A lot of emphasis has been placed on Titanfall as a system-selling title for the Xbox One, and the litmus test for Microsoft’s next-gen “Xbox Live Compute” network, which is ostensibly using their Azure distributed server platform (aka cloud computing).
In South Africa, we have become quite familiar with the implications of Azure as part of the Xbox/Windows ecosystem as it directly impacted our gaming market. We won’t be getting Titanfall in SA, and according to publisher EA, it’s because our local experience won’t be up to scratch because there are no Azure nodes in South Africa.
Titanfall using Azure is a good idea because the server provision is scalable based on demand, and it takes the hosting load off the end-user, removing annoyances such as host migration mid-match, host latency advantage, and unstable host connections. However, if you are nowhere near an Azure server node all of these advantages are moot.
This raises a very serious question about the viability of the Xbox One in South Africa, at least in terms of gaming titles and services that hinge on access to nearby Azure network nodes.
I’m making an assumption here by reckoning that future Microsoft exclusive IP with strong multiplayer focus will be making similar use of Azure servers for matchmaking and hosting – think of all the next-gen Halo and Gears of War games, and the persistent world approach being experimented with in franchises such as Fable.
The Xbox One is pushed as an Internet connected device leveraging Microsoft’s investment in their Azure network, and while game servers are the first obvious intended use, it is likely Microsoft will roll out a number of products and services over the lifespan of the Xbox One.
Where does this leave South African gamers who want to buy into the Xbox One ecosystem? Despite there being no confirmed launched of Xbox One in SA, if it does eventually launch here, will we have a B-grade experience and frequently be disappointed by publishers deciding to skip our country because our online user experience will just be sub-par and not worth the PR and admin headache to cater for our marginal market?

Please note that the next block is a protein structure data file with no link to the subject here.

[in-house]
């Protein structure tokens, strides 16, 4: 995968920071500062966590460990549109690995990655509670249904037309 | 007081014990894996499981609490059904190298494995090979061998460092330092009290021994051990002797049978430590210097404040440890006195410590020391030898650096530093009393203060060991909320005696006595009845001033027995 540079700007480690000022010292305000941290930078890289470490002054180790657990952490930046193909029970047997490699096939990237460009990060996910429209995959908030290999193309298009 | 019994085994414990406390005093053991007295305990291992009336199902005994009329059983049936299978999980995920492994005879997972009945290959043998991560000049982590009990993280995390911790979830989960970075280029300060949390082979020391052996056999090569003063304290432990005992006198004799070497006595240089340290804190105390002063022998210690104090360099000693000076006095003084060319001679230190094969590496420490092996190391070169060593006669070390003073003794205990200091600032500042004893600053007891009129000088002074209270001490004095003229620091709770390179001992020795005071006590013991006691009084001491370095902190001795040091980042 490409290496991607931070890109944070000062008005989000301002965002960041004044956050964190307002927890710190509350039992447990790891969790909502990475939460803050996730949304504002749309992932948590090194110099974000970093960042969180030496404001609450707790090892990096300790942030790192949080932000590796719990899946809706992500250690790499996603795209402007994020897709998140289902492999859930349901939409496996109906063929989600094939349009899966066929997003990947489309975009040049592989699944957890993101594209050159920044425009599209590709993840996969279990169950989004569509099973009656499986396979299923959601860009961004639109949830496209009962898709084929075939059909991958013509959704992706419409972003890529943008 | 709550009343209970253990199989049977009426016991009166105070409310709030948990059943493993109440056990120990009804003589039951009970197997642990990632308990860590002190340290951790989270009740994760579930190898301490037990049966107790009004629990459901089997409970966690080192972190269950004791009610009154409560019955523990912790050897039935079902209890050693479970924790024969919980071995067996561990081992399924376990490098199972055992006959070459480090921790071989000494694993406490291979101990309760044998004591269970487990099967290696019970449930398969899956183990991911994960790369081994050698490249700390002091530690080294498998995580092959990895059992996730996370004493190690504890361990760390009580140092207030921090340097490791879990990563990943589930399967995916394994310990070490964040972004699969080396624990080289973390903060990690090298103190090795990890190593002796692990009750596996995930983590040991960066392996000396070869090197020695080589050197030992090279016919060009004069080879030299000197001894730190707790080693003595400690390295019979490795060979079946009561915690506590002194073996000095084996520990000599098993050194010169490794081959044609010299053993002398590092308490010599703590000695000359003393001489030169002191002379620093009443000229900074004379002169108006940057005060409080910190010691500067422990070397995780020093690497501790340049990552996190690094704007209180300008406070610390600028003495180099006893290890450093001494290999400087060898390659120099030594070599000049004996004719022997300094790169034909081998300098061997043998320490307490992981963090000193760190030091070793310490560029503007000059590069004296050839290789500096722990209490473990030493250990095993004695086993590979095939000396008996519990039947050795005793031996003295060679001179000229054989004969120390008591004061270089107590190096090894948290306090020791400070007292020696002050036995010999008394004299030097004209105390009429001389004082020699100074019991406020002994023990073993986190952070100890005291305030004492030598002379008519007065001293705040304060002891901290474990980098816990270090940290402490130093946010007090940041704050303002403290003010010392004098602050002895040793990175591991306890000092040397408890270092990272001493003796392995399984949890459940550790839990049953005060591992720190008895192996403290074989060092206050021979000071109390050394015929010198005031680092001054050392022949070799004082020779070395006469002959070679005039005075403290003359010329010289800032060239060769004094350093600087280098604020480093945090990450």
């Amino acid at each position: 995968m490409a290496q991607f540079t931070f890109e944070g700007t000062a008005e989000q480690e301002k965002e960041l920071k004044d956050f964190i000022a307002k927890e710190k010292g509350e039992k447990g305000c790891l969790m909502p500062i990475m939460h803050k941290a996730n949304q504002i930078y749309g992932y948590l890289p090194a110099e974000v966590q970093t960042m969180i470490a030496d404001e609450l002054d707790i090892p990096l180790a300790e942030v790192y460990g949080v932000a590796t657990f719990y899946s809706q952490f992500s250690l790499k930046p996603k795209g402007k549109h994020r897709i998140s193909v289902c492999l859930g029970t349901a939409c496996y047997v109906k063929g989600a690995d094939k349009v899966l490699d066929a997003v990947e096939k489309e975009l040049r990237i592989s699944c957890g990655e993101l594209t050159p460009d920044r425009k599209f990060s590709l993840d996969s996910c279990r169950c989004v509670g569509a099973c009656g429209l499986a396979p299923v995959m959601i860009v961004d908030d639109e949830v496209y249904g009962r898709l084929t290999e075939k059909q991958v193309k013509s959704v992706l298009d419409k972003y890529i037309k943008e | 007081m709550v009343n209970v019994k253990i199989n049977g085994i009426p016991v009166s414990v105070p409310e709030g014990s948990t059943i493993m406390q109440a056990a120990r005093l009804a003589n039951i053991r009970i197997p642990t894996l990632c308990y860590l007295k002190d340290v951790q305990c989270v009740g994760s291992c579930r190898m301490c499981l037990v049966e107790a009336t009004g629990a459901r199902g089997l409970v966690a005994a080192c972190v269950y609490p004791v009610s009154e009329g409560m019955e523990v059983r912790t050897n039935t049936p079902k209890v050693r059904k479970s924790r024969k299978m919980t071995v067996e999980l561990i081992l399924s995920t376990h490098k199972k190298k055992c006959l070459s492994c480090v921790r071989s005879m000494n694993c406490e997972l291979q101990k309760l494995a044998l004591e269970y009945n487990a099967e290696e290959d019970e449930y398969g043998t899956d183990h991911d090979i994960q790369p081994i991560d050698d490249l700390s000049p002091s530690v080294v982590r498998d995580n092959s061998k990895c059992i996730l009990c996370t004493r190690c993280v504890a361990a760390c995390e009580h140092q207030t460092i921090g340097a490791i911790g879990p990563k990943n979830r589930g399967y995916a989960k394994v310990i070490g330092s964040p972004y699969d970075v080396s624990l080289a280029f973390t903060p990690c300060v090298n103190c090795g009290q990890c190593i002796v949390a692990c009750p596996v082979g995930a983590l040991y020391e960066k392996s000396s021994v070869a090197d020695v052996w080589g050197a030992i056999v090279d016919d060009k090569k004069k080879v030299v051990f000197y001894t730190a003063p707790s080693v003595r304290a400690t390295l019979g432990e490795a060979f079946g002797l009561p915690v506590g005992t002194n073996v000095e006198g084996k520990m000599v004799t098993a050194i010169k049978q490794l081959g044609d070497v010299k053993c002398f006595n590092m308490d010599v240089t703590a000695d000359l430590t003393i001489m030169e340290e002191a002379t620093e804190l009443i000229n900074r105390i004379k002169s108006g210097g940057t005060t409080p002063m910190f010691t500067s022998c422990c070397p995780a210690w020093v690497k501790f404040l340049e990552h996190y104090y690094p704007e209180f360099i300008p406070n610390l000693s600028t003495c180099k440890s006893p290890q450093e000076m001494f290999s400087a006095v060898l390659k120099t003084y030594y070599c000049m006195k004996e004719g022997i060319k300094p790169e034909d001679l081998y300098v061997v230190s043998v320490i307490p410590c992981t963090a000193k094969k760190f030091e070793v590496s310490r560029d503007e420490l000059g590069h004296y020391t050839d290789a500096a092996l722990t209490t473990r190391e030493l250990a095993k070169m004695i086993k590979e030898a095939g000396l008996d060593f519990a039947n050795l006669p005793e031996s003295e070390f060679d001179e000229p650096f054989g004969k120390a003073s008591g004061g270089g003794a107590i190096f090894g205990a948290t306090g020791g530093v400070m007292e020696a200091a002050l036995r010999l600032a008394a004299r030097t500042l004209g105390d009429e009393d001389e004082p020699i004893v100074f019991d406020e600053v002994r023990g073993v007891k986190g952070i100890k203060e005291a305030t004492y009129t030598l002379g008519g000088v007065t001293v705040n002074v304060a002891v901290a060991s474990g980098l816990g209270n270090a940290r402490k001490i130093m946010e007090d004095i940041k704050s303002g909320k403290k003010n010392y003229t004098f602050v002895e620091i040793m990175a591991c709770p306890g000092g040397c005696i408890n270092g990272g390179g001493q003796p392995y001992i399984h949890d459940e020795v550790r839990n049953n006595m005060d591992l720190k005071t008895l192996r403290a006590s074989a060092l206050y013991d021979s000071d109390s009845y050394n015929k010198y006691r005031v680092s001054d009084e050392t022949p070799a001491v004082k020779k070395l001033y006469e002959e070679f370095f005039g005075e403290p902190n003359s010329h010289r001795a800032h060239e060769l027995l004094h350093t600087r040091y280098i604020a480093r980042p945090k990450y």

We put such questions and more to Microsoft Xbox SA and, although they said they were seeking answers, it’s been over a week with no response by the time of publication.
What’s the problem, Microsoft?
Perhaps the bigger question is: what is stopping Microsoft South Africa from deploying Azure in South Africa? It’s not just an Xbox service and has various business applications as well.
MyBroadband’s Jan Vermeulen has been in touch with various industry players to gain some insight.
The short version is that two local data centre and hosting providers, Teraco and Internet Solutions state that they can not only match, but beat Microsoft’s service level agreement (SLA) requirements for Azure node deployment.
Teraco: Maybe Microsoft doesn’t know what we’re capable of?
Teraco business development manager Michelle McCann said that they could definitely meet Microsoft’s uptime demands, adding that Teraco has multiple undersea cables landing at their datacentres, which means that Microsoft would have access to redundant international routes.
Content distribution will not be a problem as Teraco offer network peering through NAPAfrica.
Internet Solutions: we eat 99.9% uptime SLAs for breakfast
Internet Solutions (IS) said that they too could offer Microsoft the SLA demanded for Windows Azure. In an e-mail interview a spokesperson provided the following feedback:
Could you offer these kinds of SLAs?